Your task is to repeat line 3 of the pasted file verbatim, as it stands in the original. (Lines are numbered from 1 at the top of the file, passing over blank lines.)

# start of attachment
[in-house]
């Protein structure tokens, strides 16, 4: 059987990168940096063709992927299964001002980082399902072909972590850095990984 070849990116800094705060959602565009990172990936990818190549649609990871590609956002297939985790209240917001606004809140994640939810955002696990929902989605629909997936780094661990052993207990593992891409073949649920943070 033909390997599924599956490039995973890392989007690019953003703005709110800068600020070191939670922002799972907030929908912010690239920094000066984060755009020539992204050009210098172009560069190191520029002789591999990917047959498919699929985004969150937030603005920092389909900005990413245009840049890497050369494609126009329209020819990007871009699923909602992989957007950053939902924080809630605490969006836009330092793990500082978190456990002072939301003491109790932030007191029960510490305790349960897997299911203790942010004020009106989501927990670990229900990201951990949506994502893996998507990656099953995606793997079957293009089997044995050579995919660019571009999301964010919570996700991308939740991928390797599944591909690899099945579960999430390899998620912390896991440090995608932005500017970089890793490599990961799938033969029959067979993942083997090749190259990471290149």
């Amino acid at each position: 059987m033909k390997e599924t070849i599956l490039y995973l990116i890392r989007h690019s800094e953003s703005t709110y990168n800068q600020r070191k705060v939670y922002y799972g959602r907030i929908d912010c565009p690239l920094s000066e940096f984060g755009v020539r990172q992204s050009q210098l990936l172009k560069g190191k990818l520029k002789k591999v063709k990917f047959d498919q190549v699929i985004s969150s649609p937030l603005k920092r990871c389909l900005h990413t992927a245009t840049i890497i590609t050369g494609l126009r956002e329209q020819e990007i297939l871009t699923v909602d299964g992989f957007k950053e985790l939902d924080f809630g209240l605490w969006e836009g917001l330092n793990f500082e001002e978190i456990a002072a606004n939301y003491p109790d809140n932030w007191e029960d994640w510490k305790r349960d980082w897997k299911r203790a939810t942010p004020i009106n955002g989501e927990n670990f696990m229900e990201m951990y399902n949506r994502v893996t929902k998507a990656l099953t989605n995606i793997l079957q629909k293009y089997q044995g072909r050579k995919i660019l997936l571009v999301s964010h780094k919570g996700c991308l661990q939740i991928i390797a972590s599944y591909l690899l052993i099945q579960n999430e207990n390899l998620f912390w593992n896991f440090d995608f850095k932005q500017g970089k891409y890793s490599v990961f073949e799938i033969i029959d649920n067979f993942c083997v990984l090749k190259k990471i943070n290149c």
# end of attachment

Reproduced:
């Amino acid at each position: 059987m033909k390997e599924t070849i599956l490039y995973l990116i890392r989007h690019s800094e953003s703005t709110y990168n800068q600020r070191k705060v939670y922002y799972g959602r907030i929908d912010c565009p690239l920094s000066e940096f984060g755009v020539r990172q992204s050009q210098l990936l172009k560069g190191k990818l520029k002789k591999v063709k990917f047959d498919q190549v699929i985004s969150s649609p937030l603005k920092r990871c389909l900005h990413t992927a245009t840049i890497i590609t050369g494609l126009r956002e329209q020819e990007i297939l871009t699923v909602d299964g992989f957007k950053e985790l939902d924080f809630g209240l605490w969006e836009g917001l330092n793990f500082e001002e978190i456990a002072a606004n939301y003491p109790d809140n932030w007191e029960d994640w510490k305790r349960d980082w897997k299911r203790a939810t942010p004020i009106n955002g989501e927990n670990f696990m229900e990201m951990y399902n949506r994502v893996t929902k998507a990656l099953t989605n995606i793997l079957q629909k293009y089997q044995g072909r050579k995919i660019l997936l571009v999301s964010h780094k919570g996700c991308l661990q939740i991928i390797a972590s599944y591909l690899l052993i099945q579960n999430e207990n390899l998620f912390w593992n896991f440090d995608f850095k932005q500017g970089k891409y890793s490599v990961f073949e799938i033969i029959d649920n067979f993942c083997v990984l090749k190259k990471i943070n290149c």